This week has brought us some positive COVID-19 related news as we had the announcement of a vaccine where preliminary findings show a 90% success rate. It is reported that the UK should get 10 million doses by the end of 2020, with a further 30 million doses already ordered. Fingers crossed, these are encouraging steps to help fight this virus and get people back to some sort of normality in the near future.
We have also had the release of Hometracks quarterly UK rental market report which shows a ‘two-speed market’ between London and the rest of the UK. They reported a 1.7% increase in rental prices excluding London and a 5.2% decrease in London’s. It seems that a supply/demand imbalance is supporting positive rental growth across most regions and the majority of cities outside London. However, London is experiencing a further decline from Q2 as supply continues to overtake demand due to changing working practices, commuting patterns and weaker tourism.
Now, let’s take a look at the property headlines that caught our attention this week, I always try to summarise the links to save you having to click through.
Property news this week
- So Far, So Good, for Housing in the Lockdown – This article would suggest that looking at current data available, it would seem the property market holds itself in good stead and suggests that the market has plenty of momentum. The latest RICS (Royal Institution of Chartered Surveyors) survey released on 12th November showed that buyers are still keen to buy and sellers are keen to sell. RICS have eased their expectations for house-price inflation from 22% to 13%, which is still very promising. The survey was carried before the second lockdown announcement. But unlike the spring lockdown, the housing market is staying open and from my own current purchasing experience, is remaining very buoyant
- Capital Gains Tax hike risks mass exodus from buy to let – Would the Chancellor targeting the PRS, which is the second largest provider of homes in the UK, be the smartest idea? In short, no. The Chancellor has been told that he could raise more revenue by doubling CGT and this is very alarming as it would risk forcing yet more investors to quit the buy to let sector. Can you imagine if this happened and landlords upped and left the market, flooding it with homes which would ultimately push prices downward at a time when the property sector is in desperate need of support. Ultimately, this would not be good news and as David Alexander says in the article, CGT increases would “stifle growth, discourage investment, and depress the housing market”. We await the Chancellor’s Budget announcement in March 2021 on tenterhooks.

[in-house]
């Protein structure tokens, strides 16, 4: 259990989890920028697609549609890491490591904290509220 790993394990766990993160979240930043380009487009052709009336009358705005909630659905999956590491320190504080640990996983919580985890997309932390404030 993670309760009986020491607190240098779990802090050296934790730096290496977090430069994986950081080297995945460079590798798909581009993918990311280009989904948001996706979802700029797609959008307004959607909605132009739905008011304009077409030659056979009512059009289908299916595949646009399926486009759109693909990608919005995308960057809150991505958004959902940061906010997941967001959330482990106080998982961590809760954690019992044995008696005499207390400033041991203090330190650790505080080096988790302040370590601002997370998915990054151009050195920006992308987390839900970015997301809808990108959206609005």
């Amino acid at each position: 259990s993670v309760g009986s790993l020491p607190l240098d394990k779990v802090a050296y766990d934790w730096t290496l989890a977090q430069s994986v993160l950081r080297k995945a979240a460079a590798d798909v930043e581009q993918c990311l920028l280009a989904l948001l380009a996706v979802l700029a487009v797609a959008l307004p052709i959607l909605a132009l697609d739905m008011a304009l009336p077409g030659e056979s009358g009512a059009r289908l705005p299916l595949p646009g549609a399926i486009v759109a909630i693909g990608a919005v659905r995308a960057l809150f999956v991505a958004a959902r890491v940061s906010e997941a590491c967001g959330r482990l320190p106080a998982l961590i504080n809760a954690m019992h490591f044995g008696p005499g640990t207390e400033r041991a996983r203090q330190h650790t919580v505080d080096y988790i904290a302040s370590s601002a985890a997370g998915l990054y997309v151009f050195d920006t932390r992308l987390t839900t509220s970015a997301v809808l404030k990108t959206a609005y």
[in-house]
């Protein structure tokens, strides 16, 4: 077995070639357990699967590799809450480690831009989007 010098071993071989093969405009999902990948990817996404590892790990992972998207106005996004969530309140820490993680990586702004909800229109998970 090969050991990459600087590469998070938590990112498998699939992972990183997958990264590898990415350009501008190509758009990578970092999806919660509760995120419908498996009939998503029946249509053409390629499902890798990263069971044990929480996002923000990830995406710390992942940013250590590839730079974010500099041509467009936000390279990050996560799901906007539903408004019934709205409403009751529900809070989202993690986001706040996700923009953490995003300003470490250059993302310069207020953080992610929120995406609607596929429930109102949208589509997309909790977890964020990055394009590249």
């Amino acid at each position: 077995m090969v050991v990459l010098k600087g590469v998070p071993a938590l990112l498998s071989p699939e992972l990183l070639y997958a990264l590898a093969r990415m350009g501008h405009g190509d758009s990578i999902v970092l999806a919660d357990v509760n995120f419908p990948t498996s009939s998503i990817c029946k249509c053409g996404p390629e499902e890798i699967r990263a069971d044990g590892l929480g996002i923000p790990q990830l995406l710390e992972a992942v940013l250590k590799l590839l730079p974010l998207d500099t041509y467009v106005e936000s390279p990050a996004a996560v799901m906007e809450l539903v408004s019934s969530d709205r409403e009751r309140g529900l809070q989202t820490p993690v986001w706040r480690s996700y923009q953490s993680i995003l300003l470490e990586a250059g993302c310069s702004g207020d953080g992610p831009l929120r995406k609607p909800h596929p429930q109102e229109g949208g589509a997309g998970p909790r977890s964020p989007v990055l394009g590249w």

- Arrears and possessions low amid continued Covid-19 support – YourMoney reports that figures from UK Finance show homeowner mortgage arrears remained at historically low levels in Q3, while buy-to-let arrears rose slightly from a low base. It seems the payment holiday granted to borrowers due to the pandemic helped those in early arrears – falling less than 5% behind payments – to catch up with commitments resulting in a 5% decline in the number of borrowers in debt. Once financial support starts to phase out we may see these numbers creep up and potentially more repossessions that would lead to a bit more housing stock on the market which would then keep excessive rising prices in check.
- Property investors plan to invest an additional £42bn by 2025 – In this piece from Property Industry Eye, they look over new research published by Knight Frank which reports that investors plan to invest an additional £42bn in the residential investment industry, including student, senior living and PRS, over the next five years, having already committed a combined investment value of £62bn across the sectors. It would seem that the appetite from investors is showing no signs of slowing and the current crisis is expected to be a catalyst for this growth. The research highlights that the residential investment sector will outperform all other real estate sectors in 2021 with 44% of survey respondents saying it will. Oliver Knight, head of residential development research at Knight Frank, commented: “The survey results echo our expectations for increased diversification within the residential investment market, with investors spreading their exposure across age groups”. Out of the respondents surveyed, only 13% currently invest across all three residential investment asset classes – student, senior living and PRS and this is set to rise to 38% by 2024 which shows that a lot of investors see diversification as key.
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